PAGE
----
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LAST MONTH’S Q & A    August 2006 - Volume 3 - Issue 12

Last issue, we reviewed fetal methamphetamine physiology and the effects of antenatal exposure on neonatal growth, brain structure, and neurodevelopment.

Commentary & Reviews:
Declan P. O’Riordan, M.D.

Attending Neonatologist
St. Luke’s Regional Medical Center
Boise, ID

 

The eNeonatal Review Team asked the August faculty a few questions.

How do you accurately determine whether an infant has been exposed to methamphetamine?

While some mothers readily admit methamphetamine use, most deny any connection with the drug. Identification of methamphetamine therefore rests upon laboratory analysis. Methamphetamine has been detected in adult hair, saliva, maternal and neonatal urine, meconium, and umbilical cord tissue. Most commonly, hospitals use analysis of maternal and infant urine drug screens and meconium analysis. Each method has advantages, but no method completely rules out exposure. Urine and saliva drug screens provide rapid results, but metabolites are excreted within days of exposure, minimizing utility if the mother has been hospitalized for several days prior to delivery or if the mother abstained from use prior to birth. Meconium may be analyzed as an immunoreactive screen, but positive results must be confirmed with gas chromatography/mass spectrometry, as immunoreactive methods have high false positive rates (Moore C, Lewis D, Leikin J, 1995). Meconium is believed to be a reflection of mid to late, but not early gestational exposure. More recently, identification of methamphetamine and other drugs by ELISA and CG/MS in umbilical cord was reported (Montgomery D, Plate C, et al, 2006). The authors noted that umbilical cord testing may be useful in cases of in utero meconium passage or in the preterm infant with delayed passage of meconium.

   

How prevalent is maternal use of methamphetamine?

Prevalence of methamphetamine use varies geographically - many areas in the eastern United States have only limited use, while other areas, particularly in the west, have high rates - and determining prevalence of maternal use remains very difficult. A recent prospective study of mothers based in four areas of high use (Los Angeles, Honolulu, Des Moines, and Tulsa) found that 84 of 7119 (1.18%) eligible maternal/infant pairs were exposed to methamphetamine (Smith LM, LaGasse LL, Derauf C, et al, 2006). This study excluded a number of potential subjects for a variety of criteria and some exposed infants may have been missed. Mothers were protected by a National Institute of Drug Abuse certificate of confidentiality in this study, resulting in 97.6% of identified mothers actually self-reporting the drug abuse. Furthermore, gas chromatography-mass spectrometry analysis of meconium confirmed methamphetamine use in only 21 of these 84 cases (25%), suggesting that meconium analysis has low sensitivity for detecting maternal use of methamphetamine during pregnancy.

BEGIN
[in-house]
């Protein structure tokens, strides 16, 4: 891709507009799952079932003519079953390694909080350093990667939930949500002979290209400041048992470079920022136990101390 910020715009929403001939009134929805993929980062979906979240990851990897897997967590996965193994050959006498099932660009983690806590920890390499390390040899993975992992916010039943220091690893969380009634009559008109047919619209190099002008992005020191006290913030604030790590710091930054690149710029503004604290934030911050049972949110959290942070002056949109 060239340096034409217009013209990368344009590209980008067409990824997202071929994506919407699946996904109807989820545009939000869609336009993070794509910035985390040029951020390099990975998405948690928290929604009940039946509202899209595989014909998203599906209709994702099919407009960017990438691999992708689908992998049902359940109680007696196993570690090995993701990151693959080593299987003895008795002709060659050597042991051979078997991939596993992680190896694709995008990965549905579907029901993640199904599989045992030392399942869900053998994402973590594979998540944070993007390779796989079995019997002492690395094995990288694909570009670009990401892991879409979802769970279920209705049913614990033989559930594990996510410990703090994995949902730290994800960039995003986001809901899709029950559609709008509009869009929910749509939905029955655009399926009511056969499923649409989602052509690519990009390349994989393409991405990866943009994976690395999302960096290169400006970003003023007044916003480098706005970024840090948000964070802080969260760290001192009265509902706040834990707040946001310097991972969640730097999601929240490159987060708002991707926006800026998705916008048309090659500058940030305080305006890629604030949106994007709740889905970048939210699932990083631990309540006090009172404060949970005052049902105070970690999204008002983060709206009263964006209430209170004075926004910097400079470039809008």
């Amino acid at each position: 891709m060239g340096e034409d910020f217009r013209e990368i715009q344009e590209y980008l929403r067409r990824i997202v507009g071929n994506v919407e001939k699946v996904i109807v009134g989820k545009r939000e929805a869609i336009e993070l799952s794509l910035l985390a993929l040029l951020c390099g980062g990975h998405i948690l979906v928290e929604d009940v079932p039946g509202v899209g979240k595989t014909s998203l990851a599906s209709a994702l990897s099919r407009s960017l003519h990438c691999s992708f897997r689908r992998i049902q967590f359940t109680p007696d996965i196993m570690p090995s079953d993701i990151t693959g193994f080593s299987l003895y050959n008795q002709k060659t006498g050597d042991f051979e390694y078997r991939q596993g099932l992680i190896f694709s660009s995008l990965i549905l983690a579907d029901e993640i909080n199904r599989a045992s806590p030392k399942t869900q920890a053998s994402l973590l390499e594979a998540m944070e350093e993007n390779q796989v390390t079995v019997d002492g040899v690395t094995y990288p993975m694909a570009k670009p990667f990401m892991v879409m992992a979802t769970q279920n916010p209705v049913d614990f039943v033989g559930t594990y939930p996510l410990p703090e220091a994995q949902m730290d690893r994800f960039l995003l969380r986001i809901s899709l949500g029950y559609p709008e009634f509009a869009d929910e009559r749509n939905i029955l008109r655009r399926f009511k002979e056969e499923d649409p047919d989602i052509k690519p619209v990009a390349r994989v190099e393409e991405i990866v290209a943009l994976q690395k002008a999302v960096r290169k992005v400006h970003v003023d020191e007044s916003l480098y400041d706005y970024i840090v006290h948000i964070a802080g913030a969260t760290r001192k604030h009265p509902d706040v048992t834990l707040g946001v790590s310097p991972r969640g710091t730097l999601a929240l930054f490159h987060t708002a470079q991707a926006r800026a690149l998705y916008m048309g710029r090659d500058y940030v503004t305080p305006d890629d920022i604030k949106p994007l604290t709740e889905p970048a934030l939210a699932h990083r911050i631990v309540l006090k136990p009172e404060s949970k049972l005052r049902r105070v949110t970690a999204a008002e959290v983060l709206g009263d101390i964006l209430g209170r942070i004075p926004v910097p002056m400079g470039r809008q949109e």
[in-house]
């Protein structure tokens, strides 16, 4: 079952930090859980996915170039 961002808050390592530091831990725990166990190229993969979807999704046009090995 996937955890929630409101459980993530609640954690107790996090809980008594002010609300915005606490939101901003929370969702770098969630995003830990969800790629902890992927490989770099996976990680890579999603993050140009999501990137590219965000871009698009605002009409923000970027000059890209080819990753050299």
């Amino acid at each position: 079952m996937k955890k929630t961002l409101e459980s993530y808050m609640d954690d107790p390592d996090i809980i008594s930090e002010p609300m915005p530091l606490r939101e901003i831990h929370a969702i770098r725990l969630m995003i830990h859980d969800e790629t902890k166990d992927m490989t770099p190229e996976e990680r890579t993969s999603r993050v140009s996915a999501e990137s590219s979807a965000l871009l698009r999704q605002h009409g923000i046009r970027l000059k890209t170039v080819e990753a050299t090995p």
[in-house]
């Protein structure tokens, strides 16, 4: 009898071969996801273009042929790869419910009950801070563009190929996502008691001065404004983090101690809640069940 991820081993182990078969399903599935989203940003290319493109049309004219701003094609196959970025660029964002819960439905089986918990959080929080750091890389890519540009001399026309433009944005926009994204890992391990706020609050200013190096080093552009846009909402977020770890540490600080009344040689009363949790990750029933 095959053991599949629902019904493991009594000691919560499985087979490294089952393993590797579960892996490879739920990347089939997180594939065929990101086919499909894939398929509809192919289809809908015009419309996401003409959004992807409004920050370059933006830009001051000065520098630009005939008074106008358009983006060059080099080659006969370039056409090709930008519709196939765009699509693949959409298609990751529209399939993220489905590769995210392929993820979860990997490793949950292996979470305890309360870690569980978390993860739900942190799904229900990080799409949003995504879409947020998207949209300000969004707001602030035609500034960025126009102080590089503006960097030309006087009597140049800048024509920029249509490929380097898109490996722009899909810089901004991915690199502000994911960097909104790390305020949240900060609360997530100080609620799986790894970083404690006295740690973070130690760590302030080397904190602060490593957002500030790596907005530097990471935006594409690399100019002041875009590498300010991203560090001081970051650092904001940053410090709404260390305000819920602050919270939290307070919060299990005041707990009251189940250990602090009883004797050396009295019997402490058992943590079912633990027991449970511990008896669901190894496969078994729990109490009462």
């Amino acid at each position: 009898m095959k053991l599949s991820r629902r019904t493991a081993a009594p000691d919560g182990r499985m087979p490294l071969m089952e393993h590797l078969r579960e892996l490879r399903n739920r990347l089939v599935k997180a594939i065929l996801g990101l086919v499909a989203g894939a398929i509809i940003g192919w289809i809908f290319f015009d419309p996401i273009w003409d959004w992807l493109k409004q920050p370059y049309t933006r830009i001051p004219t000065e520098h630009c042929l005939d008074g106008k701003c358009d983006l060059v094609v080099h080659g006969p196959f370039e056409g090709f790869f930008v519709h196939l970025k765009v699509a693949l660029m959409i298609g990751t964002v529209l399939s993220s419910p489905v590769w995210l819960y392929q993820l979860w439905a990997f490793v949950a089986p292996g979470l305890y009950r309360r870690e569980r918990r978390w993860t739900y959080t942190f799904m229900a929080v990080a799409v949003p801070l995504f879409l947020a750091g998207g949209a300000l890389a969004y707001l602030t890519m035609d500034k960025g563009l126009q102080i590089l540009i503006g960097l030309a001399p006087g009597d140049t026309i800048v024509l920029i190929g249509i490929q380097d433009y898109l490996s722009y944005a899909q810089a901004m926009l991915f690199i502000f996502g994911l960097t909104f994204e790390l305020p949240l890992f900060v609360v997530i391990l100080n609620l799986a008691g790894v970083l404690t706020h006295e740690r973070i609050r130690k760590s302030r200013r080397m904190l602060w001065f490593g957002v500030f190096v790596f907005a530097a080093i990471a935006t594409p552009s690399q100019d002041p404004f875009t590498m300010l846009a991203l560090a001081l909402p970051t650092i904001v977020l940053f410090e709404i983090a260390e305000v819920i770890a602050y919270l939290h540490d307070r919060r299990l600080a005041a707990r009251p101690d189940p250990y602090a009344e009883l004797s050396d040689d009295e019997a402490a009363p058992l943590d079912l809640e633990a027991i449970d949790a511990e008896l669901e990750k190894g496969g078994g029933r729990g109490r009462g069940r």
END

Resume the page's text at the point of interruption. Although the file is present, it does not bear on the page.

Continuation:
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The Johns Hopkins University School of Medicine is accredited by the ACCME to provide continuing medical education for physicians.

Nurses
The Institute for Johns Hopkins Nursing is accredited as provider of continuing nursing education by the American Nurses Credentialing Center’s Commission on Accreditation.

Respiratory Therapists
Respiratory Therapists should visit this page to confirm that AMA PRA category 1 credit is accepted toward fulfillment of RT requirements.

Credit Designations · back to top
Physicians
The Johns Hopkins University School of Medicine designates this educational activity for a maximum of 1.0 AMA PRA Category 1 Credit(s)TM. Physicians should only claim credit commensurate with the extent of their participation in the activity.

Nurses
This 1.0 contact hour (for each eNewsletter or a maximum of 6 contact hours for all twelve eNewsletters) Educational Activity (Learner Directed) is provided by The Institute for Johns Hopkins Nursing.

Respiratory Therapists
Respiratory Therapists should visit this page to confirm that your state will accept the CE Credits gained through this program.

Target Audience · back to top
This activity has been developed for Neonatologists, NICU Nurses and Respiratory Therapists working with Neonatal patients. There are no fees or prerequisites for this activity.

Learning Objectives · back to top
At the conclusion of this activity, participants should be able to:

  • Describe the association between prenatal methamphetamine exposure and decreased fetal growth;